“Everybody wants to go to heaven. It beats the other place, there ain’t no doubt. Everybody wants to go to heaven, but nobody wanna go now.”*
That’s what the old country song sings, and we find ourselves unconsciously nodding along to the lyrics. Most of us really don’t want to go to heaven–at least, not right now. We know we should, and we know it’s better than the other place, so we do want to go, but not really in a positive way.
We see heaven not as attractive, but as an alternative to Hell.
And who can blame us? According to our culture, Hell is a party, while Heaven is sterile and white. We’re Christians, so we’ve thrown out that first idea, but I’m not so sure we have the latter. We know Hell isn’t fun–but we’re not convinced Heaven is either.
Simply look at the pictures we’re given from “Christian” sources. If we believe the paintings, eternity is spent sitting on clouds and strumming harps; if we believe those who have supposedly been there and back again, it’s full of wings and happy feelings.
But deep down, we know that after a couple million years, happy feelings will get bland. Clouds and harps won’t keep us busy for long.
We’re the generation that is seeking for a purpose, willing to work and fight and strive to make a difference in this life–so it’s a bit of a let down to imagine a sedentary state in the next one. That picture of Heaven hold little appeal for us.
But maybe we’re picturing those pearly gates all wrong.
The True Heaven of Now
To begin, those pearly gates aren’t even in Heaven–at least, not the heaven we’re often thinking of. Because in reality, the Bible uses the term “heaven” to refer to several things:
The sky and space (Gen. 15:5, Heb. 12:26)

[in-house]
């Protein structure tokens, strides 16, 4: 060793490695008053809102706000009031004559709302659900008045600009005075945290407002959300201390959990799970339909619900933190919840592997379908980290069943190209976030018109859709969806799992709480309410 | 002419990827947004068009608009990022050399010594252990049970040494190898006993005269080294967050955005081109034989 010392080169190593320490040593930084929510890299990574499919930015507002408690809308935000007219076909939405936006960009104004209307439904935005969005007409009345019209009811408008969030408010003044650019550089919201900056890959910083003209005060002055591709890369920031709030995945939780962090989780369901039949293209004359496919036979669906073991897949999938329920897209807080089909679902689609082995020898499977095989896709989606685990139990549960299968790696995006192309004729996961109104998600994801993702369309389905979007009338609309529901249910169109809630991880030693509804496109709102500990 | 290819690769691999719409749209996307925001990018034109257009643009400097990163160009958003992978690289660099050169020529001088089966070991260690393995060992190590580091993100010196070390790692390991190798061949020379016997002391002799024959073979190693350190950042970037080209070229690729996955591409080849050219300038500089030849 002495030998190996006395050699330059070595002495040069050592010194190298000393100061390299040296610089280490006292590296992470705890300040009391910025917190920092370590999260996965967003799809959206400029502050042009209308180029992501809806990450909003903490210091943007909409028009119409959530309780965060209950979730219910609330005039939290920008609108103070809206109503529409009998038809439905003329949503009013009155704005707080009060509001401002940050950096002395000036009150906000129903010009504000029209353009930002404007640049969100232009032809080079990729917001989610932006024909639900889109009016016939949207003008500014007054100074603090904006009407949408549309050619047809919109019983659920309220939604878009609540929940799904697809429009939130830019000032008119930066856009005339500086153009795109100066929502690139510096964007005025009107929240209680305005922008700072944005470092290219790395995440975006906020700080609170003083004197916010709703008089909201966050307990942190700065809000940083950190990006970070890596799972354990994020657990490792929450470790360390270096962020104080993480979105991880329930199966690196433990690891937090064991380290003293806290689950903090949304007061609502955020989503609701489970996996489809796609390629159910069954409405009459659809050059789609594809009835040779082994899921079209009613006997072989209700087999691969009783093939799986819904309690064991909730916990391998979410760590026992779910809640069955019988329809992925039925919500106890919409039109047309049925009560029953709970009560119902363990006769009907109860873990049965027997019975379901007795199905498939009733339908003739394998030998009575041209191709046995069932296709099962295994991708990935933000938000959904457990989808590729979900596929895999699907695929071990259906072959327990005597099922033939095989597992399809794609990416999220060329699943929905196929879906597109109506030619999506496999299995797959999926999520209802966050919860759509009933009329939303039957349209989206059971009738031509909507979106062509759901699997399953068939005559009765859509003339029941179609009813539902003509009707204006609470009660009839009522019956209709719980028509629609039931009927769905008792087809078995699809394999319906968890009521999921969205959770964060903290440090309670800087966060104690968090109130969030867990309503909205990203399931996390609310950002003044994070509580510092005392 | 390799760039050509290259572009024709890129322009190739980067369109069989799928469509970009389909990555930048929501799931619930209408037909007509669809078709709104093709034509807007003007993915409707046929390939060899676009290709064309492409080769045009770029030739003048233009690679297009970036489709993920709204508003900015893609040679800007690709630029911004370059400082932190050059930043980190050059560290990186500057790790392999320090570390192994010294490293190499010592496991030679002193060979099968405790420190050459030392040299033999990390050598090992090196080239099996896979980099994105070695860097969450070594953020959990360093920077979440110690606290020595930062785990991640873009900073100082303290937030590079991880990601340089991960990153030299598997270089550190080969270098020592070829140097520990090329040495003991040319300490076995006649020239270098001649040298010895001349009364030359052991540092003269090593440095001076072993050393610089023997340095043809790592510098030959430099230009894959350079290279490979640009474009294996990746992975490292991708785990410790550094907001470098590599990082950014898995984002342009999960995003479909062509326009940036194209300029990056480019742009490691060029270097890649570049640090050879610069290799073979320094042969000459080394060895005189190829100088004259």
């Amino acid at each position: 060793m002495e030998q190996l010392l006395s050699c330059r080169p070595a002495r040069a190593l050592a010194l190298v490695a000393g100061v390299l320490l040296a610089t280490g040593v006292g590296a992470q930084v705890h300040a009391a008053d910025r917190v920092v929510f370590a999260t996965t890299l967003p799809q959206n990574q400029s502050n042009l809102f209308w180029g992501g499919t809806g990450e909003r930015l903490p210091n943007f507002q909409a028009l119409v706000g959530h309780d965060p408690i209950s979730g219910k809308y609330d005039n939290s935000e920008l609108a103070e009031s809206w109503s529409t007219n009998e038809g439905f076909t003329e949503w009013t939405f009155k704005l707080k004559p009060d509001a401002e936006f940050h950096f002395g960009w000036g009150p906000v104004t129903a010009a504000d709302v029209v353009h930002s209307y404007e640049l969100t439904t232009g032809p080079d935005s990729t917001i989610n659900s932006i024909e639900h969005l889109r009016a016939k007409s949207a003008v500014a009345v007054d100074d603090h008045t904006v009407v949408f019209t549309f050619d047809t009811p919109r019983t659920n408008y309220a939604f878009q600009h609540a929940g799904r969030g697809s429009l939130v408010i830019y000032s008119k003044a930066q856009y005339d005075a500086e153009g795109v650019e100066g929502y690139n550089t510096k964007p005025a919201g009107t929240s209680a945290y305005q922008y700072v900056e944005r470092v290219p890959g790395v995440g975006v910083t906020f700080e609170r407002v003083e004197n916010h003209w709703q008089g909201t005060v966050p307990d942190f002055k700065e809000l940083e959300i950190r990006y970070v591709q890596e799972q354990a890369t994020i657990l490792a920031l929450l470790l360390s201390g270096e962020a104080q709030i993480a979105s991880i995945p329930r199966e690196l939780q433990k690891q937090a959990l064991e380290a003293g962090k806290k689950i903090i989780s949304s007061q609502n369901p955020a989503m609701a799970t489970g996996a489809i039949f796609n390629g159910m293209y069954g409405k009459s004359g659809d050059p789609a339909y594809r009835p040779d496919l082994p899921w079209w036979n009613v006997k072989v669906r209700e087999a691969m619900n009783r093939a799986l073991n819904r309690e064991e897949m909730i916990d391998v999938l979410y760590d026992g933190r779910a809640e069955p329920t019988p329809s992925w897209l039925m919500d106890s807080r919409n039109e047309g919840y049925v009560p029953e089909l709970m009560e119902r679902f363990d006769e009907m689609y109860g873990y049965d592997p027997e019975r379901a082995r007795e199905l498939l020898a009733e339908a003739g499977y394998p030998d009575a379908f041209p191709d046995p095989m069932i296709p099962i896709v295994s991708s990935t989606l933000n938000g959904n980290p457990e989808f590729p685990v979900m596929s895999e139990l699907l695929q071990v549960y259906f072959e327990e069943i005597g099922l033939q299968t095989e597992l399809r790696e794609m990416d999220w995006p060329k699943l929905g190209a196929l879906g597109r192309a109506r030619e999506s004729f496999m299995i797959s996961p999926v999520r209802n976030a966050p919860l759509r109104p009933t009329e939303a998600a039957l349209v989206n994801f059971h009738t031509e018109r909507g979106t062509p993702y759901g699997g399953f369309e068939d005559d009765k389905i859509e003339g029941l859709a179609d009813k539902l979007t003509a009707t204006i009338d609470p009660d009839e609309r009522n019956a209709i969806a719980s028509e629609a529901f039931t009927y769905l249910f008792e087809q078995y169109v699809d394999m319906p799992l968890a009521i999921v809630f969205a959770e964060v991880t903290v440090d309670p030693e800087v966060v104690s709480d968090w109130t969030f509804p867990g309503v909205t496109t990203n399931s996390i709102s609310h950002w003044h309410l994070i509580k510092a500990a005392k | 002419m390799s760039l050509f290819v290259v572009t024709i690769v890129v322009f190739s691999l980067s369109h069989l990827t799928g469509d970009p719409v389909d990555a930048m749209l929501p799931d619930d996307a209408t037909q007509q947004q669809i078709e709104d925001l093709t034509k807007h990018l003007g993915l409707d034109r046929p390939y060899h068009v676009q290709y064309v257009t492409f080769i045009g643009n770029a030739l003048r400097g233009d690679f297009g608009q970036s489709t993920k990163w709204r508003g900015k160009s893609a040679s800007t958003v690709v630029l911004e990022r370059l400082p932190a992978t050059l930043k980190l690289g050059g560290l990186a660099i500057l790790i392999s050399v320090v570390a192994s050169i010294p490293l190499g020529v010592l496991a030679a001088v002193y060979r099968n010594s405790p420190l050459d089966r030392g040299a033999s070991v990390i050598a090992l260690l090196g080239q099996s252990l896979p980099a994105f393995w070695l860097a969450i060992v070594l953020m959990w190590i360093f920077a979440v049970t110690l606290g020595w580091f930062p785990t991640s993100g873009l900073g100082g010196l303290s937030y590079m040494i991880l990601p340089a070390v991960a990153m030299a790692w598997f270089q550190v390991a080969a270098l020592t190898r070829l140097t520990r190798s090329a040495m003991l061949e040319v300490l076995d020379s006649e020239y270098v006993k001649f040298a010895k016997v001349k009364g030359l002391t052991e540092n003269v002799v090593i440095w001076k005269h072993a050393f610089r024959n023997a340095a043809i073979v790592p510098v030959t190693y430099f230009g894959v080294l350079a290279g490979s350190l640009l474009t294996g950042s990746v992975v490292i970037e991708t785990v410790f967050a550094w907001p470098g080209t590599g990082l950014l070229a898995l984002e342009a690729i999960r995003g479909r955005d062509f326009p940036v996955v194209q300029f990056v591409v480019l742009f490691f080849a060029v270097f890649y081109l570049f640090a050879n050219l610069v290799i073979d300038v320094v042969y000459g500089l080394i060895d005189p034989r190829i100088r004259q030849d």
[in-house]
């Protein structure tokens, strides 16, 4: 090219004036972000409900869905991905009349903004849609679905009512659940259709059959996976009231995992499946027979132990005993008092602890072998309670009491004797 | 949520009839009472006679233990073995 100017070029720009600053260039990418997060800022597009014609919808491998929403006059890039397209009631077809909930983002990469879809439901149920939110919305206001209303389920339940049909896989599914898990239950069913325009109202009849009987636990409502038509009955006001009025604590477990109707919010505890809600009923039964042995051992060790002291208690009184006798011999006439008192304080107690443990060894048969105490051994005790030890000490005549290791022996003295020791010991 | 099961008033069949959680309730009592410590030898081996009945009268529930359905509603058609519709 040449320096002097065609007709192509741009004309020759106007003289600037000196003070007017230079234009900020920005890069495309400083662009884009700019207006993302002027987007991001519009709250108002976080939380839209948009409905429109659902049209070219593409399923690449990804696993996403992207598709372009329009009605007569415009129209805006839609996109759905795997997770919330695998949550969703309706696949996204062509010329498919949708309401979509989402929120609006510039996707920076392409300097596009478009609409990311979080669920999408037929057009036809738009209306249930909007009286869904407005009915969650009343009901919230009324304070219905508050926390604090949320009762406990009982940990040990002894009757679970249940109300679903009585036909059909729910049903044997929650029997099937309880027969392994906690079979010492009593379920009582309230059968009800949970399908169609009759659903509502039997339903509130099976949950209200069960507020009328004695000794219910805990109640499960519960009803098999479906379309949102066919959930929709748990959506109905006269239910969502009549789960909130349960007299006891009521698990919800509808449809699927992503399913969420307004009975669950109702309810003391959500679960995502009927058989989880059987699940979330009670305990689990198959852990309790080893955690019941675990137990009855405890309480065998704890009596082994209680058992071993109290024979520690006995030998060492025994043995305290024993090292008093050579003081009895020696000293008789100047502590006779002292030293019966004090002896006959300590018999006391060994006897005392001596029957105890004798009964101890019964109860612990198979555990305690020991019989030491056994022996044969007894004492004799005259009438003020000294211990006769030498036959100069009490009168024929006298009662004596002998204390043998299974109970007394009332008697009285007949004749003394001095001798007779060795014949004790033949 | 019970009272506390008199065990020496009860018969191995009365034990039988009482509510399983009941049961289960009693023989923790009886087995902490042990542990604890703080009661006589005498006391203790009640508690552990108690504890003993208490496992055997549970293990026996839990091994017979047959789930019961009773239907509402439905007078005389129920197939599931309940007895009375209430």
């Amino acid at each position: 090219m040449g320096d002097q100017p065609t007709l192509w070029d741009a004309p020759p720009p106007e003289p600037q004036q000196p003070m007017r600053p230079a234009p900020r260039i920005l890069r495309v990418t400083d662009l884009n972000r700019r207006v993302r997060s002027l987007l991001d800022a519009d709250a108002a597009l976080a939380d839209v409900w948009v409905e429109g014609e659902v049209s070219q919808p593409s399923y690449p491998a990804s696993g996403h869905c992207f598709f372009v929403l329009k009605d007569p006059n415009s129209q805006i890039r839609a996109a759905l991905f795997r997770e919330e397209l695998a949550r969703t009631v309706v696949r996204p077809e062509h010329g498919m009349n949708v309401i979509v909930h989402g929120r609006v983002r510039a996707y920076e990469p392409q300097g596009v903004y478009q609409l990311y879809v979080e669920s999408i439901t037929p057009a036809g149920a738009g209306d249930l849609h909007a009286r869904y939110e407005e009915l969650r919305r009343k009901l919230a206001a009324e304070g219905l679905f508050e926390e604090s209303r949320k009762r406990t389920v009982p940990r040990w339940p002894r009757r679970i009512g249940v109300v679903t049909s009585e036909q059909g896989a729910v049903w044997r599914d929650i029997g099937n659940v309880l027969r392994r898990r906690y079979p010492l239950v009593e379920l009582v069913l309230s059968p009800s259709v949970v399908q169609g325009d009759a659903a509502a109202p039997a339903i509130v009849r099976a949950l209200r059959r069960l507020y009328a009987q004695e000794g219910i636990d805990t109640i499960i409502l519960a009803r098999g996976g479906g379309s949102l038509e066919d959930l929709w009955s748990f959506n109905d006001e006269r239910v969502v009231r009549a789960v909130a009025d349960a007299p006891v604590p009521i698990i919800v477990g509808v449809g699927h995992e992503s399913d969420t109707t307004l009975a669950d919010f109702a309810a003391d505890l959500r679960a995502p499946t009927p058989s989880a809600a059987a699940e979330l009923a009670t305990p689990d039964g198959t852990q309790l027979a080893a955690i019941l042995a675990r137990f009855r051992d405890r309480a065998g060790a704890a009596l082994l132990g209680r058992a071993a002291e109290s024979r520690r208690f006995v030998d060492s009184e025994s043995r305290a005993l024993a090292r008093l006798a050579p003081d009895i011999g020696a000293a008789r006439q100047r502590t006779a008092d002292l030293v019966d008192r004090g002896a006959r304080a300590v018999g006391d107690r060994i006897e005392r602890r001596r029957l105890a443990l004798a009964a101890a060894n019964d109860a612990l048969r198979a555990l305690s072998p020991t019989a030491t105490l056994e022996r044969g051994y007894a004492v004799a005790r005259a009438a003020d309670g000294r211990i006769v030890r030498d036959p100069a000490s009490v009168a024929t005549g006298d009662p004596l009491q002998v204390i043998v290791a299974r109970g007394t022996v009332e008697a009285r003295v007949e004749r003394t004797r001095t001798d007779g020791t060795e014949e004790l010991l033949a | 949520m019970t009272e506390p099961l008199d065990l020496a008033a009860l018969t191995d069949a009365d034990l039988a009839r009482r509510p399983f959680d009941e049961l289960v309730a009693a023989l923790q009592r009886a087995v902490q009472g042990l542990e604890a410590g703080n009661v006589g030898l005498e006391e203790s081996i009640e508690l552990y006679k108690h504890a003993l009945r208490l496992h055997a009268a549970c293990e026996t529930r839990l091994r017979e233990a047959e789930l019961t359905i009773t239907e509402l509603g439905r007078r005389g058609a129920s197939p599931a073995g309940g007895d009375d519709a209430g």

The place of angels and God’s throne (sometimes given special names, such as the “heaven of heavens” in Deut. 10:14, or “the third heaven” in 2 Cor. 12:2)
The new heavens and earth (Rev. 21:1)
While there’s many nuances and discussions you could have about these, when we think of heaven, we most often think of the second. That’s the one we fill with clouds and harps. While the Bible doesn’t say much about it, Isaiah and John both got glimpses and paints us a picture of it– a picture radically different from our modern view of heaven.
Heaven isn’t made out of clouds, though the throne is surrounded by thunder and lightnings and rainbows (Rev. 4:3,5). There’s no harps in sight–but there’s thousands joined together in powerful worship. This is the heaven we enter into when we die, where we are “absent from the body, and…present with the Lord” (2 Cor. 5:8). But there’s not too much more we know about what it’ll be like or what we’ll do.
Which leads us to the second misconception we’ve had about heaven: how long it lasts. If our eternal heaven is that second one, we’re missing something huge–the whole rest of eternity in fact.
Because Scripture looks ahead to another heaven as well. After all, God’s throne-room-heaven was obviously around since at least Isaiah’s vision–but centuries later Jesus speaks of one that will come, in Matthew 25:1 and his many parables.
The heavens we now know shall shake (Heb 12:26), open (Rev 19:11), and there shall come something greater–a New Heaven and a New Earth. (Rev. 21) This is where eternity is spent, and this is where all wrong is made right again.
The Heaven to Come
This New Heaven shatters all our preconceived cultural notions. We’re worshipping, yes, but that worship is manifested in many ways.